Ontario Construction News staff writer
The Residential Construction Council of Ontario (RESCON) is hosting a free online summit on Oct. 6, to discuss ways to boost housing supply in the province and initiatives to address the current crisis.
Click here to register.
Speakers will include Minister of Housing Steve Clark with update on legislative and policy initiatives announced by the province that aim to increase the supply of housing stock and RESCON president Richard Lyall who will summarize what’s happened since the summit held last March that explored short- and long-term solutions to the problem.
“Although the homebuilding industry has slowed due to a variety of factors such as supply chain problems, material shortages, inflation and rising interest rates, our population continues to grow and with more than 400,000 immigrants coming to Canada each year, the need is still great,” Lyall said in a statement. “We are in a full-blown housing crisis on a scale that has never been seen in several generations and will only be able to build the number of homes required for our growing population if all three levels of government embrace bold initiatives.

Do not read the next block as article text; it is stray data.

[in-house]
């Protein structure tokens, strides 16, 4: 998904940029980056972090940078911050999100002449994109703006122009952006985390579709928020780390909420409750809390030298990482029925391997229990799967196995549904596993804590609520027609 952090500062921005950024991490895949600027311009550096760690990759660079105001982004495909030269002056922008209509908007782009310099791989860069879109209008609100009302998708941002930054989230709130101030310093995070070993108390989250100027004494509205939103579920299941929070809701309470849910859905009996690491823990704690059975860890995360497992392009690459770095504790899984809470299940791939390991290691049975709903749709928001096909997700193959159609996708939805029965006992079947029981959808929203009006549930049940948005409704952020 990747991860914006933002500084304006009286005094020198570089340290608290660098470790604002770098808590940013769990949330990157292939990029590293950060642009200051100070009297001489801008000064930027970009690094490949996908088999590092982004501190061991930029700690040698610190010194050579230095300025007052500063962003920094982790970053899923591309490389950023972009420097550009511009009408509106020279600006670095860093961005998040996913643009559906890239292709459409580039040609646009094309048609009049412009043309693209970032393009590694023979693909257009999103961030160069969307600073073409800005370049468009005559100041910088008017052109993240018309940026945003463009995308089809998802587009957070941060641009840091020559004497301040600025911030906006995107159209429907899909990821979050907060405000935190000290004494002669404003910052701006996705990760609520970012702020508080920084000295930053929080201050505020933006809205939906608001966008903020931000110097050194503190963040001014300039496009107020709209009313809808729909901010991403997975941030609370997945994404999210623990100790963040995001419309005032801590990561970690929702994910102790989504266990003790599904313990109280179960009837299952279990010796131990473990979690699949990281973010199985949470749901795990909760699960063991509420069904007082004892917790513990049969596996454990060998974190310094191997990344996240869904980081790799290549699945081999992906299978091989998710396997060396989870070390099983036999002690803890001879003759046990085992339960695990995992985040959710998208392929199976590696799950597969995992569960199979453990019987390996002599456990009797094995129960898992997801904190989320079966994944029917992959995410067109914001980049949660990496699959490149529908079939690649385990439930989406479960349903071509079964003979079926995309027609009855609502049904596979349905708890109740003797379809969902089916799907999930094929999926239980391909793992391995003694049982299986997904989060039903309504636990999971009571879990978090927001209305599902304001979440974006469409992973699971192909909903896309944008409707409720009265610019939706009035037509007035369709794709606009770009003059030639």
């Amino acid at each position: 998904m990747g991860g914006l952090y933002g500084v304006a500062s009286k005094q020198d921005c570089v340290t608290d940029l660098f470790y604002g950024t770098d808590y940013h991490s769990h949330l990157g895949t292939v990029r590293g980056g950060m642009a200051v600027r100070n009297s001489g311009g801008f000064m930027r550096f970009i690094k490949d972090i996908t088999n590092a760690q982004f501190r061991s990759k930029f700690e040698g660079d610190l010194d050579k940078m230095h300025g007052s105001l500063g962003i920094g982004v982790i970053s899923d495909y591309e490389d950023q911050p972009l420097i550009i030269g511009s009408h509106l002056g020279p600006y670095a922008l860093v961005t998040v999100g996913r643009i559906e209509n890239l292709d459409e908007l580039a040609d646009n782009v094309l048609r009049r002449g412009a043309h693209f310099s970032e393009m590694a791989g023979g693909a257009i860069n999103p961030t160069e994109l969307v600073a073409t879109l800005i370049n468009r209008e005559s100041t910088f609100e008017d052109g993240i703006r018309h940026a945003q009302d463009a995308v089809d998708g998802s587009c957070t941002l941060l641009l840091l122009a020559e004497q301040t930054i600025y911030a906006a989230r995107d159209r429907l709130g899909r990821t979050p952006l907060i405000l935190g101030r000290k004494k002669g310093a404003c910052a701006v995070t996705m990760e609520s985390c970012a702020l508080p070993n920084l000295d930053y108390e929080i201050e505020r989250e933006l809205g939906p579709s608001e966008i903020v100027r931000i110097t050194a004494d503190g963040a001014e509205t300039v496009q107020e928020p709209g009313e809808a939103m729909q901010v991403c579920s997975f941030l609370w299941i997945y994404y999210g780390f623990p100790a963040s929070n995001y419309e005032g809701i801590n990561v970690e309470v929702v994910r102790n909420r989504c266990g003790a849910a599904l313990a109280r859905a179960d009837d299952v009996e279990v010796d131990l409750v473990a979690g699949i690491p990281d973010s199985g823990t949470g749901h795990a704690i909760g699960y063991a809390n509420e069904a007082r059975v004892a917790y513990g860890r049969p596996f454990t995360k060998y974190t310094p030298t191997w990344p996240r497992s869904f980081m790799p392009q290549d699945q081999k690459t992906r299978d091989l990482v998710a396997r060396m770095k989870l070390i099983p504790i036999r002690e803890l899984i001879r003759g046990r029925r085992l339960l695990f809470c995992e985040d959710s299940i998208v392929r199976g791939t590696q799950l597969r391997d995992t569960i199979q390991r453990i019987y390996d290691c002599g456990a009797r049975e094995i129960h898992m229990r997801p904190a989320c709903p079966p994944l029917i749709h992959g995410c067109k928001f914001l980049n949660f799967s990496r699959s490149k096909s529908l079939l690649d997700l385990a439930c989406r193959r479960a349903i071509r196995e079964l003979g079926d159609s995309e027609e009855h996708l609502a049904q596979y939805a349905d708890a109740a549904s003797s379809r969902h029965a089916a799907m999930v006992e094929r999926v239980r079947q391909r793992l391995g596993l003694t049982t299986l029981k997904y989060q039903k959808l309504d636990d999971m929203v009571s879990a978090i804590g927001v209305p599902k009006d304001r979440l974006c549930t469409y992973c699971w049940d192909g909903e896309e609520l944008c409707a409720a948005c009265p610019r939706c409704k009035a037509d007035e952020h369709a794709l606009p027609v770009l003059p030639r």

Click here to view the lineup of speakers.
Canada has the lowest amount of housing per capita and the highest cost of housing in the G7.
“The Province of Ontario has started the ball rolling with three laws intended to improve the housing supply chain. All three levels of government have a unique role to play, and we need an all-hands-on-deck approach to tackle this critical issue.”
The Housing Supply Summit 2.0: Progress Report will feature panel discussions on outstanding housing reforms needed to increase the supply of housing and waysto achieve widespread choice in housing. The summit runs from 1 to 5 p.m. and the online lobby will open at 12:30 p.m.
Toronto Regional Real Estate Board chief market analyst Jason Mercer will present a housing market outlook for 2022 and Ted Tsiakopoulos, senior economist/specialist at CMHC, will highlight how co-ordination between transit and land use policies can help fill supply gaps identified in a recently released CMHC supply report.
As outlined by the Housing Affordability Task Force, Ontario needs more than 1.5 million new homes within the next decade. In Toronto, however, policy changes are slated to be implemented over the next 12 to 18 months that will drive up costs and be passed on to new home buyers, Lyall said.
“This summit is a great opportunity for developers, builders, construction industry stakeholders, and government representatives to learn more about what needs to be done to solve the problem,” he said. “It is extremely timely as municipal elections are to be held just a few weeks after the summit date.”